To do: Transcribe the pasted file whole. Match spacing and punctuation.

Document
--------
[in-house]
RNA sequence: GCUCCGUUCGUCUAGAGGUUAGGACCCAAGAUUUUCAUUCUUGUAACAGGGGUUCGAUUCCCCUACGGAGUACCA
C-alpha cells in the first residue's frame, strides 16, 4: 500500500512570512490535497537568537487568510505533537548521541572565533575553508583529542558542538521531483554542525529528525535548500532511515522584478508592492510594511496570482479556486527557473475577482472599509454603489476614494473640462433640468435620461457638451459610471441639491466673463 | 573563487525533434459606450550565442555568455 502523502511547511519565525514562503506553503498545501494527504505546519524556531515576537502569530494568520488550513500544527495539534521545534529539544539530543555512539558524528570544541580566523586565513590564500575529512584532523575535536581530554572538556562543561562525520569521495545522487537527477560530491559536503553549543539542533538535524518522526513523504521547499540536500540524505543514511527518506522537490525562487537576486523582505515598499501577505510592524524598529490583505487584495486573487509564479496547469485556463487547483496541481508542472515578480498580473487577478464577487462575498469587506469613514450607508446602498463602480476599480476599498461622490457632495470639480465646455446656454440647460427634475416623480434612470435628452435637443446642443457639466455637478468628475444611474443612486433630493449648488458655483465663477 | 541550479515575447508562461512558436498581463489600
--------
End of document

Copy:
[in-house]
RNA sequence: GCUCCGUUCGUCUAGAGGUUAGGACCCAAGAUUUUCAUUCUUGUAACAGGGGUUCGAUUCCCCUACGGAGUACCA
C-alpha cells in the first residue's frame, strides 16, 4: 500500500512570512490535497537568537487568510505533537548521541572565533575553508583529542558542538521531483554542525529528525535548500532511515522584478508592492510594511496570482479556486527557473475577482472599509454603489476614494473640462433640468435620461457638451459610471441639491466673463 | 573563487525533434459606450550565442555568455 502523502511547511519565525514562503506553503498545501494527504505546519524556531515576537502569530494568520488550513500544527495539534521545534529539544539530543555512539558524528570544541580566523586565513590564500575529512584532523575535536581530554572538556562543561562525520569521495545522487537527477560530491559536503553549543539542533538535524518522526513523504521547499540536500540524505543514511527518506522537490525562487537576486523582505515598499501577505510592524524598529490583505487584495486573487509564479496547469485556463487547483496541481508542472515578480498580473487577478464577487462575498469587506469613514450607508446602498463602480476599480476599498461622490457632495470639480465646455446656454440647460427634475416623480434612470435628452435637443446642443457639466455637478468628475444611474443612486433630493449648488458655483465663477 | 541550479515575447508562461512558436498581463489600